A Body of Work—elec­tric

Wi­nold Reiss eludes clas­si­fi­ca­tion at Hirschl & Adler Gal­leries exhibition in Newyork

American Fine Art Magazine - - My View - By James D. Balestri­eri

Wi­nold Reiss eludes clas­si­fi­ca­tion at Hirschl & Adler Gal­leries exhibition in New York

The new exhibition at Hirschl & Adler Gal­leries in New York takes its ti­tle from an in­ter­est­ing, and quite funny, ar­ti­cle in the March 1931 is­sue of Du Pont mag­a­zine, the trade pub­li­ca­tion of the man­u­fac­turer of chem­i­cal com­pounds and coat­ings ti­tled,“wi­nold Reiss will not be clas­si­fied.”as the au­thor finds Reiss in his stu­dio, he is teach­ing a class, pre­par­ing portraits, wrap­ping up il­lus­tra­tions, look­ing at swatches and sam­ples for a hotel lounge, planning a new ex­pe­di­tion to the West and talk­ing on the phone to his wife. He even gets a plug in for two of Du Pont’s prod­ucts: Fabrikoid, for up­hol­stery, and Mu­ralart, as a wall cov­er­ing.the more you study Reiss, the more you see him as a Re­nais­sance man in the tra­di­tion of artists like davinci, Michelan­gelo and Cellini (the au­thor calls Reiss “A Modern Cellini”) who worked in many fields. But while he is well known among art his­to­ri­ans, cu­ra­tors, deal­ers and col­lec­tors, it is cu­ri­ous that he is not better known to the Amer­i­can pub­lic at large. Be­cause with­out any real stretch,wi­nold Reiss could be, and per­haps should be, to Amer­i­can art what Walt Whit­man is to Amer­i­can po­etry and let­ters.

Reiss was not only open-minded, but re­lent­lessly op­ti­mistic, paint­ing portraits from Na­tive Amer­i­cans to Mex­i­can rev­o­lu­tion­ar­ies and peas­ants, from the lead­ers of the Har­lem Re­nais­sance to fashion mod­els, from artist friends to ho­bos he ap­proached on the street, rev­el­ing in the di­ver­sity and see­ing the dig­nity in every one of his sub­jects. A glance through Jef­frey C. Ste­wart’s Wi­nold Reiss:an Il­lus­trated Check­list of His Portraits, which ac­com­pa­nied the 1989-1990 Reiss exhibition at the Na­tional Por­trait Gallery, will con­firm the artist’s mul­ti­form fas­ci­na­tion with the hu­man face and con­di­tion.

A very good place to be­gin to take in both the phi­los­o­phy and artistry of Reiss can be found in an ex­cel­lent es­say written by John Hem­inway to in­tro­duce the Thomas Ny­gard Gallery’s 1997 Reiss exhibition, Na­tive Faces. Hem­inway quotes Reiss’ son,tjark, “I can remember walk­ing through Union Square on our way to Lu­chow’s. In­vari­ably, Dad would spot some­one sit­ting on a bench or on the curb… Ne­go­ti­a­tions would be­gin…the first ques­tion he ever asked any­one pos­ing for him, whether it was a fash­ion­able Newyork so­ci­ety lady or some­body he’d found on the street, was their eth­nic ori­gin. It was im­por­tant to him to know this back­ground and he

felt peo­ple should be proud of who they were. He had ab­so­lutely no racial prej­u­dice. He de­fended every race, ex­alt­ing in racial dif­fer­ences.”

De­spite there be­ing no ma­jor mono­graph on his work—a se­ri­ous over­sight in Amer­i­can art his­tory—the ma­te­rial facts of Reiss’ life are read­ily avail­able. He was born in Karl­sruhe, Ger­many, in 1886. His fa­ther, a painter whose sub­ject was the Ger­man peas­antry and land­scape, was Wi­nold’s first teacher. Later, Reiss trav­eled to Mu­nich, study­ing with Franz von Stuck at the Royal Academy of Fine Arts and with Julius Diez at the School of Ap­plied Arts. Be­tween the two, Reiss re­ceived train­ing across artis­tic dis­ci­plines and me­dia, in­clud­ing in­te­rior de­sign, tex­tiles, mu­ral paint­ing, and print­mak­ing, skills that would al­low him to ad­vance his ca­reer in nu­mer­ous di­rec­tions af­ter he sailed for Amer­ica in 1913.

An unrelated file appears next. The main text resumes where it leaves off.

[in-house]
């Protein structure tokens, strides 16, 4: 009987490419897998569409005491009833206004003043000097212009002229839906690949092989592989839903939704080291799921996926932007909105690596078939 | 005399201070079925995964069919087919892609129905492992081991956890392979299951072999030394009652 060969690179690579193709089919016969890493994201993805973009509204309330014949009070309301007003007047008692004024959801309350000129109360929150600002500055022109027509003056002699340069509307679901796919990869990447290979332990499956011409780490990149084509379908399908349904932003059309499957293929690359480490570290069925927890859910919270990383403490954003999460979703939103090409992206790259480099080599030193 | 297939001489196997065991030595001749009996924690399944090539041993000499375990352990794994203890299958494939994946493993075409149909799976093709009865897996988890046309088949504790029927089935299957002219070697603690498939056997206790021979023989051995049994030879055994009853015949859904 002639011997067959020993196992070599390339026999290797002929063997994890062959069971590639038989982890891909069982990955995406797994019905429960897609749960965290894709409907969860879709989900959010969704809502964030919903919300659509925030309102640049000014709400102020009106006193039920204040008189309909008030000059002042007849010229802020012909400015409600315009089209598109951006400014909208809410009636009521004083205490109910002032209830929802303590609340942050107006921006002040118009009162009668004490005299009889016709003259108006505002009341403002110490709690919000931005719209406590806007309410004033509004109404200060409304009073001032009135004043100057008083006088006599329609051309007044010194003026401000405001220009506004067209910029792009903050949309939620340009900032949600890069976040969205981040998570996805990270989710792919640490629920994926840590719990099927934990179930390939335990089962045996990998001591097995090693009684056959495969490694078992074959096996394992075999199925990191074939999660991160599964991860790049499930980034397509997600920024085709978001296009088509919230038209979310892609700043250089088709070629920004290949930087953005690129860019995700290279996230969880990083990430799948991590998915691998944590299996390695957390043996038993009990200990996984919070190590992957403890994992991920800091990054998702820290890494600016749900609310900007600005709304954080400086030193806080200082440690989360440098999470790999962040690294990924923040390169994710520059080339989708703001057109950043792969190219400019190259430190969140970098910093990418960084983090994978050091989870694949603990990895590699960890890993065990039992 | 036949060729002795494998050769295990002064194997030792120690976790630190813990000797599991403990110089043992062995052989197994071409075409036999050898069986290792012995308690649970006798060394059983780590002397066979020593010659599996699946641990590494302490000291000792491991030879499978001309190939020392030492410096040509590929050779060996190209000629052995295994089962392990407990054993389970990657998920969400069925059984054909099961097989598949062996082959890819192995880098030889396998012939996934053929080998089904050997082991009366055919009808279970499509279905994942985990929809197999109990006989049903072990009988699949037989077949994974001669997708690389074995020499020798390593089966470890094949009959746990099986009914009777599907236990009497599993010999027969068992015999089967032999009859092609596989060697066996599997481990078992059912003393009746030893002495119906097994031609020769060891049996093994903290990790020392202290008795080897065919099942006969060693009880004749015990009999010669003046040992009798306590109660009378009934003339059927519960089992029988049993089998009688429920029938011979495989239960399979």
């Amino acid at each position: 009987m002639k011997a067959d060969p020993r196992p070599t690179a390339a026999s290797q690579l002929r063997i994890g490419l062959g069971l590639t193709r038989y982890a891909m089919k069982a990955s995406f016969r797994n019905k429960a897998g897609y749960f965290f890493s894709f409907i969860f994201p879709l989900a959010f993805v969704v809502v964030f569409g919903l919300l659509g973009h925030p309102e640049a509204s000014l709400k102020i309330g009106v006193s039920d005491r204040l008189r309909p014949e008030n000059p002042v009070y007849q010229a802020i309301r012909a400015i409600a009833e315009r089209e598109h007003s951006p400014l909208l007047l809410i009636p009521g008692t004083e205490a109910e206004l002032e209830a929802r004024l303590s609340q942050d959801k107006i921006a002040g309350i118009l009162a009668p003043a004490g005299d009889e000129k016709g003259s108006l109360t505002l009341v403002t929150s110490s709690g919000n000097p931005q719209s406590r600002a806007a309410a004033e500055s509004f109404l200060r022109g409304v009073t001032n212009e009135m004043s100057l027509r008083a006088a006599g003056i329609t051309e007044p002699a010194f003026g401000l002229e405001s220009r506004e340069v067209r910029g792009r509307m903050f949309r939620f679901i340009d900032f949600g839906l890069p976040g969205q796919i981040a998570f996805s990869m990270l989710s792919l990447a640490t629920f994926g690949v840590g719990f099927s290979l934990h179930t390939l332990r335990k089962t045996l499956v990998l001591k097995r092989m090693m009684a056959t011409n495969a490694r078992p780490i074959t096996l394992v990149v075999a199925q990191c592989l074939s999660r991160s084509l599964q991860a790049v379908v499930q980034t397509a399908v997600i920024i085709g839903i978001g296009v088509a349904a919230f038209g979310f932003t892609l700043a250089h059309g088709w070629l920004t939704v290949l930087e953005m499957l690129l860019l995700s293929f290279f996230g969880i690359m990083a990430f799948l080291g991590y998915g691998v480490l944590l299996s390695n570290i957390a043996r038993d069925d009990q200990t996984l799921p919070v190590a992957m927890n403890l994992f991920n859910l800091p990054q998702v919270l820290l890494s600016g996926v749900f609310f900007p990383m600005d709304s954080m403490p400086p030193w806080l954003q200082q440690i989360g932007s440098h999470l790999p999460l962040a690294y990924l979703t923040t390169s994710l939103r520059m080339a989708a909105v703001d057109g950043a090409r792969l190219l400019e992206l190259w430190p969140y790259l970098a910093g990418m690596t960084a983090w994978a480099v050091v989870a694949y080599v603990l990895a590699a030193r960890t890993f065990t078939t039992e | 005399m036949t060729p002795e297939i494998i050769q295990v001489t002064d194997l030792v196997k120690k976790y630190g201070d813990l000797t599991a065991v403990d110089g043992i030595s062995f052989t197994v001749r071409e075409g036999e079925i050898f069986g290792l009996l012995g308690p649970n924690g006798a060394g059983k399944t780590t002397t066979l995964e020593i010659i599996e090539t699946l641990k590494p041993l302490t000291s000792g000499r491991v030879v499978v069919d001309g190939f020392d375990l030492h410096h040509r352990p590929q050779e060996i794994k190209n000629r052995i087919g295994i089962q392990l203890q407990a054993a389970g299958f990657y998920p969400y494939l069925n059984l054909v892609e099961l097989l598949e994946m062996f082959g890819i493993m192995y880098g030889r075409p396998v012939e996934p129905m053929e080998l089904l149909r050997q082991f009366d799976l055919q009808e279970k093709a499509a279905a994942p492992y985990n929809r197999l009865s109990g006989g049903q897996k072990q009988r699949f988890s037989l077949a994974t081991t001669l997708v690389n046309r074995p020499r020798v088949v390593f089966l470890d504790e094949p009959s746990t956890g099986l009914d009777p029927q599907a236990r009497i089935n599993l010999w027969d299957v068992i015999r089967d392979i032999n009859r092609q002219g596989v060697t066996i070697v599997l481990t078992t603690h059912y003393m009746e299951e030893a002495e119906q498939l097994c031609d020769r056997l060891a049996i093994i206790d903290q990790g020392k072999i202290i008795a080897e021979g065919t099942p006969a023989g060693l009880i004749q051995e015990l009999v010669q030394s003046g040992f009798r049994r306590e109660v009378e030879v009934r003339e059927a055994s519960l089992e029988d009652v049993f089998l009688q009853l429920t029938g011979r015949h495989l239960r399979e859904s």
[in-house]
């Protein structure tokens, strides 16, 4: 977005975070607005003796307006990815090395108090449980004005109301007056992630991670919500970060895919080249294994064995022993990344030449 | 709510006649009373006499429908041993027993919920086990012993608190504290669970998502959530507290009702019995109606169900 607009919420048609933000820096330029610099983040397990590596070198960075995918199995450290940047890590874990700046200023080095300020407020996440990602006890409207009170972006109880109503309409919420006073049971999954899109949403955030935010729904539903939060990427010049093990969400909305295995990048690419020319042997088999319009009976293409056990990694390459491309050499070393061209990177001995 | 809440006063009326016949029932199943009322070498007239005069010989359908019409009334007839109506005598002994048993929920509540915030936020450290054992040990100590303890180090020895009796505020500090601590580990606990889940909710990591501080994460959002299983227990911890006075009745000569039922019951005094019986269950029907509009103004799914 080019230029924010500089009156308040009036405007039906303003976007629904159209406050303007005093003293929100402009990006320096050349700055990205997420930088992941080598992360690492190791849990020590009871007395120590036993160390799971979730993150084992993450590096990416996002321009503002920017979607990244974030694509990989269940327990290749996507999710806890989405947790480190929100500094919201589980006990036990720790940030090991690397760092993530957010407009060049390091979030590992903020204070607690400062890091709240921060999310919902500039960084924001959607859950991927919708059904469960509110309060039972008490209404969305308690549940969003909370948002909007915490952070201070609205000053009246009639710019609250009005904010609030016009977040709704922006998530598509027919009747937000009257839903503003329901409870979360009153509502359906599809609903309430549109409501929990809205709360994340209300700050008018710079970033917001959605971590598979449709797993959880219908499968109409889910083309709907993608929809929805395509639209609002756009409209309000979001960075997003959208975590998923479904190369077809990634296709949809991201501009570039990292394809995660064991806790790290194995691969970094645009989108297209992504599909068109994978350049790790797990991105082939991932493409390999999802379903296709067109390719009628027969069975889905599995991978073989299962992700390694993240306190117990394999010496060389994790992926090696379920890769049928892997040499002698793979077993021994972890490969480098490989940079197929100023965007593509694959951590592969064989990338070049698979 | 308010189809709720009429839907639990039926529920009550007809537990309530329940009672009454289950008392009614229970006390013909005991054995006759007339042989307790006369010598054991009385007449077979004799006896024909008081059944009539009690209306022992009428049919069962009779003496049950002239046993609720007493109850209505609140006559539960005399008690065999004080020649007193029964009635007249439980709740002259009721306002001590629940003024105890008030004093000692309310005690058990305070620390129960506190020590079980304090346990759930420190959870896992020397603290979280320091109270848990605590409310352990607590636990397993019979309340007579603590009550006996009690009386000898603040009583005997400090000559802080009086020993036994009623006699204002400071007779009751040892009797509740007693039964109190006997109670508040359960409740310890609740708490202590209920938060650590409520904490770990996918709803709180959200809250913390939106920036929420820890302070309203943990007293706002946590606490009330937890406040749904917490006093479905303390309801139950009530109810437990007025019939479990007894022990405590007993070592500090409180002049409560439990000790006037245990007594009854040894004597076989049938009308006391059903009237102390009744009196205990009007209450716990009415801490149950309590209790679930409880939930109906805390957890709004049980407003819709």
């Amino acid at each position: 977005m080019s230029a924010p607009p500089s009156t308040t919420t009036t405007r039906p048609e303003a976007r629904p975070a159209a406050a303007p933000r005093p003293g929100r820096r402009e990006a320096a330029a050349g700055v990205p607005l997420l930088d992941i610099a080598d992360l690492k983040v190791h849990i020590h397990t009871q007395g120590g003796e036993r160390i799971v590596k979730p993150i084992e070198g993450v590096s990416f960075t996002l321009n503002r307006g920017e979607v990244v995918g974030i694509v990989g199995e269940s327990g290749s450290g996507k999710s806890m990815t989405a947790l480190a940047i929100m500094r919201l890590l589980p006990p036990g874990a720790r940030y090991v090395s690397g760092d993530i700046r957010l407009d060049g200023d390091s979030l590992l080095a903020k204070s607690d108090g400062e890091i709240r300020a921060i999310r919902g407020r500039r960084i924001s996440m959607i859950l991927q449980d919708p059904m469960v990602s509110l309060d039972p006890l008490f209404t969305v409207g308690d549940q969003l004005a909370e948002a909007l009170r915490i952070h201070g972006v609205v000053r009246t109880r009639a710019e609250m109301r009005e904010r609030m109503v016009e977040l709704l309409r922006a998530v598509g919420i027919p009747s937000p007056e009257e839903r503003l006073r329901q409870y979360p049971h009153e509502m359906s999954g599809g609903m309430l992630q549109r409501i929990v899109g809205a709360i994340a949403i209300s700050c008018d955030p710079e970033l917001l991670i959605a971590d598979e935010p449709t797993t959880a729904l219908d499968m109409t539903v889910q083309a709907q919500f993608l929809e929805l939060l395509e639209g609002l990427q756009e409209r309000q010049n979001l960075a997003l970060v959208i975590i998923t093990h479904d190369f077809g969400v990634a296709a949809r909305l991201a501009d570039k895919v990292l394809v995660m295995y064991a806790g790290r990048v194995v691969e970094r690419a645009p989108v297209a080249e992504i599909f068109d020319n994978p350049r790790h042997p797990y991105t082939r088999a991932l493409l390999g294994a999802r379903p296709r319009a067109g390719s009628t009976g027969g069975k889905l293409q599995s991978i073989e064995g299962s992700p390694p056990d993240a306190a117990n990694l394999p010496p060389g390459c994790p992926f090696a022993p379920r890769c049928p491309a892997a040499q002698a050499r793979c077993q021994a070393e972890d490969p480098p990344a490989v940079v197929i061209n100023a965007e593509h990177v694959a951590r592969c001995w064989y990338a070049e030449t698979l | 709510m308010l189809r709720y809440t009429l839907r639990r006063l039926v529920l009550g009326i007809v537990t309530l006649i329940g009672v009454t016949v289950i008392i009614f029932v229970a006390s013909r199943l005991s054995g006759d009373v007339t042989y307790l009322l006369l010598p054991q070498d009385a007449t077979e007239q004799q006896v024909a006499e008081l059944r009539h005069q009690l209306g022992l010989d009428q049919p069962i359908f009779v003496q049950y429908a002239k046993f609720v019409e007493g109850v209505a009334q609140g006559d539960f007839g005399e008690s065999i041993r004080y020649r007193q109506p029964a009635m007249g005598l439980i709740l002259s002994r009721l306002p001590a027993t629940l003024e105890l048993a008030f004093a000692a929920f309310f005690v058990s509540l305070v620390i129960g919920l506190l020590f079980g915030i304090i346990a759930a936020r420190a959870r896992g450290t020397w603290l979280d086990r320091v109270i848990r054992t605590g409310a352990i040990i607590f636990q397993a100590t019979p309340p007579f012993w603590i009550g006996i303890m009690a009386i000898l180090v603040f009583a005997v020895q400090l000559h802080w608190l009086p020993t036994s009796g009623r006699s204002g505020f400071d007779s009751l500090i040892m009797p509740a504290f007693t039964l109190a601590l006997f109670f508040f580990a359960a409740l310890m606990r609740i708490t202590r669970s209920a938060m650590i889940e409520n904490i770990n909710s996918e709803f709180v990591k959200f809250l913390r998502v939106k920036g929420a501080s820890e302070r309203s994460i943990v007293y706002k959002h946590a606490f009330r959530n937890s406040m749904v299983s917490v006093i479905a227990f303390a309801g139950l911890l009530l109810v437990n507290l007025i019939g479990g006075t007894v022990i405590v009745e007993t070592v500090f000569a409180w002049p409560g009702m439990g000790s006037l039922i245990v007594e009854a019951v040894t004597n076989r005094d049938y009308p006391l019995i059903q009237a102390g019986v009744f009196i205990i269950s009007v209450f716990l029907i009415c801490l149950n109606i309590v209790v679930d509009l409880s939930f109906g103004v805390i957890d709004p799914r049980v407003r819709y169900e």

Reiss brought the strong, of­ten­re­peated pat­terns, long, curv­ing lines, splashes of bright color, of­ten termed “imag­i­na­tive sym­bol­ism,” that char­ac­ter­ized Art Nou­veau and the Ju­gend­stil move­ment in Euro­pean art but was acutely aware of newer cur­rents, in­clud­ing cu­bism, that were taking Western art by storm.

Avoid­ing the hor­rors of World War I that would be­gin in 1914, Reiss met with early suc­cess in Newyork but suf­fered for a time once Amer­ica’s po­si­tion and even­tual par­tic­i­pa­tion in the war against the Triple Al­liance be­came ev­i­dent. But this idea of avoid­ing the hor­rors, of miss­ing the war, is a for­ma­tive one that shouldn’t be over­looked. Paci­fistic if not an out­right paci­fist, Reiss’ pos­i­tive, hope­ful out­look, his abil­ity to embrace and see the dig­nity in dif­fer­ence, might have taken the dark turn that in­flu­ences much of modernism af­ter the war. Com­pare Reiss’s work, for ex­am­ple, with a quick in­ter­net search of im­ages of the works of Max Beck­mann or Ge­orge Grosz and see the desta­bi­liza­tion of the self, the strug­gle to main­tain dig­nity, the feel­ing that, per­haps, dig­nity is a pose, a mask.

But why did Wi­nold Reiss come to the United States in the first place? The one-word an­swer is: In­di­ans. In­fat­u­ated, as so many Ger­man artists were, by Karl May’s Ger­man-lan­guage dime Westerns and by the trans­la­tions of James Fen­i­more Cooper’s Leather­stock­ing Tales, Reiss ap­par­ently ex­pected to be met at the boat in Newyork by a war party and was dis­ap­pointed when he was not.